Minority-owned business copes with changing demographics
UTICA — When Myra Fernandez and her husband Manny Cotrich moved to Utica from the South Bronx in 1990, they noticed there wasn’t any place to buy Latin music like salsa, merengue or bachata — so they decided to sell it.

But soon after opening their music store, El Coqui Music World, in 2000, Oneida County’s Hispanic population, which the couple had witnessed grow, began to decline — and so did the Mohawk Street business’s customer base.

“A lot of Spanish people, our clientele, left the area,” Fernandez said. “The customers I did have are leaving.”

The number of people of Hispanic origin in Oneida County grew about 30 percent — 1,741 people — from 1990, according to Census 2000 figures.

Three years later, however, that increase is hard to find, as is the funding needed to stabilize the couple’s business. Issues with establishing a customer base or funding usually make it difficult for minorities — or anyone, for that matter — to break into and maintain a successful business, experts say.

“Certainly minorities face the same problems (as anyone else) but they may face additional problems like reception or reluctance from a financial institution to finance them,” said Dave Mallen, executive director of the Small Business Development Center at the SUNY Institute of Technology at Utica/Rome campus.

Fernandez said she initially received money from the city of Utica when starting El Coqui, but when she wasn’t able to hire additional employees three years later, the funding for which she was eligible ended.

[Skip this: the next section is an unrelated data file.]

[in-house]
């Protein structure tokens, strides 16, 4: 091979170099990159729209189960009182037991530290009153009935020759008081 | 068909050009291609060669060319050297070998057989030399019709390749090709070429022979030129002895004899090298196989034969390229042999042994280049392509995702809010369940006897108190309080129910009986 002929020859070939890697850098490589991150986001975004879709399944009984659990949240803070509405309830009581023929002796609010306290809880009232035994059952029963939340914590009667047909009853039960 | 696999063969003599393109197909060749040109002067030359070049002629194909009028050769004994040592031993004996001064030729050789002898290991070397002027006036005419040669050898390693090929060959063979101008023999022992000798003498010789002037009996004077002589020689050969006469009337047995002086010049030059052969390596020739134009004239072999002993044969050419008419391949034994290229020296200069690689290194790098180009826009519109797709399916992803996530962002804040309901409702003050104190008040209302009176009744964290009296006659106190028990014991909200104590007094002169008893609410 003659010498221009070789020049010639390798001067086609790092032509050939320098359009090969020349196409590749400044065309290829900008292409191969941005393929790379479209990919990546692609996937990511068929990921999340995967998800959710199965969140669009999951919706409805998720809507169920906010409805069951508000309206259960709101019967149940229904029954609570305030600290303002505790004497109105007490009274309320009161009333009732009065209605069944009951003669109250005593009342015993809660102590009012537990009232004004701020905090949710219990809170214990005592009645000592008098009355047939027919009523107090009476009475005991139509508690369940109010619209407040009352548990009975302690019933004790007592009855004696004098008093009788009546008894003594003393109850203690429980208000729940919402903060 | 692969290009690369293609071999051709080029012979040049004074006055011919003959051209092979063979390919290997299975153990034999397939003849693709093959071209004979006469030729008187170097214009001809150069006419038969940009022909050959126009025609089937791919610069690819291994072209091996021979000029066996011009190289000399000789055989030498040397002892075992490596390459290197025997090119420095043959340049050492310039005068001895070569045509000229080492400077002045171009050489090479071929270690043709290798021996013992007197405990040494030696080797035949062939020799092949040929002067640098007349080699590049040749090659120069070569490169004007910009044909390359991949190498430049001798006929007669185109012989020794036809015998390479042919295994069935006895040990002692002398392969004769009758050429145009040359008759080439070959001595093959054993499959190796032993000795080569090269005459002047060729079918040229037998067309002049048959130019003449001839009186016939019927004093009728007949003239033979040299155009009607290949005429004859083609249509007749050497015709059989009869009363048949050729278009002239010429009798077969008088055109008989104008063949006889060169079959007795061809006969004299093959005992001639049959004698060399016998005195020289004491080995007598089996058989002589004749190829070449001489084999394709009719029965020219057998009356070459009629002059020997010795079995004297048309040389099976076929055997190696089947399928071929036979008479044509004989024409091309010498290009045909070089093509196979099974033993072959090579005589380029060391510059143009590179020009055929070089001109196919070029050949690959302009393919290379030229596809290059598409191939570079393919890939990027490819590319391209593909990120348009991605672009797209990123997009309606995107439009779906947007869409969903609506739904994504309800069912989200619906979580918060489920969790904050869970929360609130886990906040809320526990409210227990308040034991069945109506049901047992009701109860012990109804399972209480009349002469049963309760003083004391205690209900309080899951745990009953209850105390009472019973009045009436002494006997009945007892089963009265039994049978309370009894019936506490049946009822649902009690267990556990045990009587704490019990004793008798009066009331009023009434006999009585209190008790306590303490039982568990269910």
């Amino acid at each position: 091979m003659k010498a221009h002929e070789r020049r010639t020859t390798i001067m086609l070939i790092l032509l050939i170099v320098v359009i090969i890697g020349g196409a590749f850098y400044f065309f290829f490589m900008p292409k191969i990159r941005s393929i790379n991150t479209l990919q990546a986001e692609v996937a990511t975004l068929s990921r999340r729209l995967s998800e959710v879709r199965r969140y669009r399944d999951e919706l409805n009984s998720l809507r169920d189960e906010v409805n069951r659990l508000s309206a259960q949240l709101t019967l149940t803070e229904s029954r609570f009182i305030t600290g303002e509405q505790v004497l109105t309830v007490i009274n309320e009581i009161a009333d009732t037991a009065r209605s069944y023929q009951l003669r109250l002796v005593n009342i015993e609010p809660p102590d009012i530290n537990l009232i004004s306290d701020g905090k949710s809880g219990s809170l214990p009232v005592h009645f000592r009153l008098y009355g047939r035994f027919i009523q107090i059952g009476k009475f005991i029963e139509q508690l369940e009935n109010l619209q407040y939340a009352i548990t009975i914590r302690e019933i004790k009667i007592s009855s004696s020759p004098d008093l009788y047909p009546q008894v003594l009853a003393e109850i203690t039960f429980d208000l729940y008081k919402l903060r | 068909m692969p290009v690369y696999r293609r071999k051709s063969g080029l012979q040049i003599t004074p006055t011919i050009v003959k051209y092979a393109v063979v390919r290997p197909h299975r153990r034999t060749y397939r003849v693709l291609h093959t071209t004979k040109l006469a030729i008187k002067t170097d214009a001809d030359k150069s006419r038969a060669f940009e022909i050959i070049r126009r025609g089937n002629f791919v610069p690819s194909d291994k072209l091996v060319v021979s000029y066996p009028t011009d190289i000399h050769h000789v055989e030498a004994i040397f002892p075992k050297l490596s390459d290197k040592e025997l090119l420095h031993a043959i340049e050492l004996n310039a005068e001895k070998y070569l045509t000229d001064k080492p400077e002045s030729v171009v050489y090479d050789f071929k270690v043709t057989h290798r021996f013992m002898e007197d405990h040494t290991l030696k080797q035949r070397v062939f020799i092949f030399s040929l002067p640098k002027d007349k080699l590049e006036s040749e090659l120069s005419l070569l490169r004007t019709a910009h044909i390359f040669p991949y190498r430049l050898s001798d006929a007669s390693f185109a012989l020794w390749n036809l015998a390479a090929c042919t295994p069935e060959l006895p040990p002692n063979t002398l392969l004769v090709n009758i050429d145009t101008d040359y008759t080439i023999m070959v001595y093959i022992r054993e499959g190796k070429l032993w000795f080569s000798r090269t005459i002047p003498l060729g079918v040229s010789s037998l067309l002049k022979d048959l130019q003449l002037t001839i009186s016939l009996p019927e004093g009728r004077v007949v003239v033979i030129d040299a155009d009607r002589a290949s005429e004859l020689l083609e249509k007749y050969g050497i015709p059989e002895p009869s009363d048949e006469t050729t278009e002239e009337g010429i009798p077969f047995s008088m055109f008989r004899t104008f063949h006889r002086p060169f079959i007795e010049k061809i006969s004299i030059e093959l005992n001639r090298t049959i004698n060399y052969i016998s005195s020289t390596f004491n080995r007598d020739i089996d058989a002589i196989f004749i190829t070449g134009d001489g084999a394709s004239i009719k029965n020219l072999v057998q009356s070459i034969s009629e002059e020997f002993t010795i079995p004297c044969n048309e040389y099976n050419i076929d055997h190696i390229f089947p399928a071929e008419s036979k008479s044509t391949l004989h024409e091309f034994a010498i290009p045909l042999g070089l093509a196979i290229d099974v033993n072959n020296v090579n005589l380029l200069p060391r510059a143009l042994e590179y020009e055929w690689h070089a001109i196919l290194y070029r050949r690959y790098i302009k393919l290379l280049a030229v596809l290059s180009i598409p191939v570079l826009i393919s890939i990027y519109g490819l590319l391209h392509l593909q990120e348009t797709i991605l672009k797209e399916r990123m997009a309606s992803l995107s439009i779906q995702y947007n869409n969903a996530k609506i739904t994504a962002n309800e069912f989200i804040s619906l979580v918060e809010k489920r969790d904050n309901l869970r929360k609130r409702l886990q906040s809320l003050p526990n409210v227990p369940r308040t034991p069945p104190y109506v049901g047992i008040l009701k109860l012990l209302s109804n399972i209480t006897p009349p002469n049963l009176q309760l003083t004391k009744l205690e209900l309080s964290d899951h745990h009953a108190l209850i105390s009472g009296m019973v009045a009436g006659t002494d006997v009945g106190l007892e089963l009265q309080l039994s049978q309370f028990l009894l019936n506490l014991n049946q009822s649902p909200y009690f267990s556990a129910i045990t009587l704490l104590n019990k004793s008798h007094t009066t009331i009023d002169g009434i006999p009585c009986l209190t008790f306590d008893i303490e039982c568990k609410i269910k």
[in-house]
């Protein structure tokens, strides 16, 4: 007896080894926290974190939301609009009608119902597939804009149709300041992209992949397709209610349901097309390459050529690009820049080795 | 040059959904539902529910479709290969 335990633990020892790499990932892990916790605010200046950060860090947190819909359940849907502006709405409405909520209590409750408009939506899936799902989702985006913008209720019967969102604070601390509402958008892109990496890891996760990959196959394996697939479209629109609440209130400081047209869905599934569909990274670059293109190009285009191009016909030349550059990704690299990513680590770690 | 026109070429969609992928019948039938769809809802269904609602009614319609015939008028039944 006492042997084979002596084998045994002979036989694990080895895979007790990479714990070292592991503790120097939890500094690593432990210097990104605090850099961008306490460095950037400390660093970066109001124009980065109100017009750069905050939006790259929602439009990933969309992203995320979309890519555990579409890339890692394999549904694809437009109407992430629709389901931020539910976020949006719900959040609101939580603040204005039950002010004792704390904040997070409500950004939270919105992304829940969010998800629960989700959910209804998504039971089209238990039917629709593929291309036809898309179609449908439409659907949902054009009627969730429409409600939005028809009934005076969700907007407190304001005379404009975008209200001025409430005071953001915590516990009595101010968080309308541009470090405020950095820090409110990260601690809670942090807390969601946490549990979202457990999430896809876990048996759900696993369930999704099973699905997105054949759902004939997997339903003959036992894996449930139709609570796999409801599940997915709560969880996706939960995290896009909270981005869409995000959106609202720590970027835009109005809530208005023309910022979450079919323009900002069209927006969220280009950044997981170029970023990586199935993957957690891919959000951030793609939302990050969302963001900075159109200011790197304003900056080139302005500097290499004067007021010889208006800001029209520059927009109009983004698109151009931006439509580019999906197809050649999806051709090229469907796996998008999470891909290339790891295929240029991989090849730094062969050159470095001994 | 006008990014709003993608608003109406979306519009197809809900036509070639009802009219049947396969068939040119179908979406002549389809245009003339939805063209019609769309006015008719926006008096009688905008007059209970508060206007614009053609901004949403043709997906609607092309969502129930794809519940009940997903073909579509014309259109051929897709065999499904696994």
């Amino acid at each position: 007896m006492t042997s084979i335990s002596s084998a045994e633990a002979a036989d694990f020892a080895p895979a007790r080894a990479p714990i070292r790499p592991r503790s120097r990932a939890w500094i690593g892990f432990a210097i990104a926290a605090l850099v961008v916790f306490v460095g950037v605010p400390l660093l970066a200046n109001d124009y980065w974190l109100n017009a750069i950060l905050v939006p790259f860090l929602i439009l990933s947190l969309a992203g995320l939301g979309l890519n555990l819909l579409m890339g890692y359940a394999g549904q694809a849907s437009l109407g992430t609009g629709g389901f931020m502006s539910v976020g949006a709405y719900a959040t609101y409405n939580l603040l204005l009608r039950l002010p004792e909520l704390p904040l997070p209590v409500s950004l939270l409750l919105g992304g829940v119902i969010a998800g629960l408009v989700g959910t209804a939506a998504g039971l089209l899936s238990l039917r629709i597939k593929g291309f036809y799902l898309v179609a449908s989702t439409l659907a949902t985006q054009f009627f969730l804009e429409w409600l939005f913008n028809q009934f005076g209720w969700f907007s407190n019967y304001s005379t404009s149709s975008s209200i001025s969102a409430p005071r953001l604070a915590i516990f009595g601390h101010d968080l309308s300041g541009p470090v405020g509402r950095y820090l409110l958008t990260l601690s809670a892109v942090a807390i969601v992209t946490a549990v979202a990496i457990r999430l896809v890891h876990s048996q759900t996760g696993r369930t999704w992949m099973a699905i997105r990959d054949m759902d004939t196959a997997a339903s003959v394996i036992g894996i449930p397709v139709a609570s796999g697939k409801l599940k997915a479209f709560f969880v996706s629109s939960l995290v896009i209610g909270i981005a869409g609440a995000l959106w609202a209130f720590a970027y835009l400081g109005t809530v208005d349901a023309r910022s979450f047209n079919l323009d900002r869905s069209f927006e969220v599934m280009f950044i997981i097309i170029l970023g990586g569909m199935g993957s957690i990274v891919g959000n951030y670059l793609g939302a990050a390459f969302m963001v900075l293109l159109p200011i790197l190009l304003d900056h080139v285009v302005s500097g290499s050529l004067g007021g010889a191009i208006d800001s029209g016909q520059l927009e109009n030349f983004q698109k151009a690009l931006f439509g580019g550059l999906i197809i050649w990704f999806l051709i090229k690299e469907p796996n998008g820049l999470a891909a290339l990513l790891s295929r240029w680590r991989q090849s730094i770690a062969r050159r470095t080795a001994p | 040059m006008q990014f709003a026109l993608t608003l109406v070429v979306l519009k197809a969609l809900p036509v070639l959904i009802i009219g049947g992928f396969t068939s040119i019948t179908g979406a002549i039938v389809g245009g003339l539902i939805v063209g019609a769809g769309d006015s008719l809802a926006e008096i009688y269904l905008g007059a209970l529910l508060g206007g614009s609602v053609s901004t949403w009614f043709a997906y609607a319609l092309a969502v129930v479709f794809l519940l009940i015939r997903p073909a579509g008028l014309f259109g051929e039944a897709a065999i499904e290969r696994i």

Augustus Stovall II is the owner of BiG (Believer in God) Clothing in Rome. The minister currently uses a section of his father’s church, First Tabernacle Pentecostal Christian Center, to market his clothing.

Securing monies to get his business off the ground and into a storefront has been hard, Stovall said.

“Financing is the (difficulty) right now, trying to get a loan,” Stovall said. “I have the clientele, but that one, very important detail is financing. I’ve been financing the business myself, and going to different banks. That’s where it’s tough. Operating on my own finances.”

Despite the hardships, minorities are nationally cementing a place in the market as business owners.

The number of black-owned businesses increased 25 percent between 1992 and 1997, according to the U.S. Department of Commerce. Last year, 20 percent, or one in five woman-owned firms in the United States, was owned by a woman of color, according to the National Black Business Trade Association.

Establishing a business, however, and staying in business are two different endeavors, some say.

Fernandez works at the United Way during the day, her husband at the Utica Transit Authority, before coming to El Coqui in the afternoons. She’s considering doing away with her storefront, and running her business solely through her Web site, www.coquimusic.com.

The online sales net about 70 percent more than the store, Fernandez said, and are from as far away as Germany.

“I do online sales around the clock. It’s hard for me (to decide) because the Web site is going so fast, it’s pulling me that way,” Fernandez said.

But whether the decision is to run both businesses or divert to online solely, Fernandez, and all business owners, should have a carefully detailed business plan that comes across realistically to financial institutions, experts say.

“It always does come down to the viability of a plan and the whole package,” Mallen said. “(It’s) the ability of an entrepreneur, in the eyes of the financing institution, to make it work ... whether the individual has what it takes. (It’s) the perceived success of their business plan.”

This article features one of the clients of the Utica SBDC.

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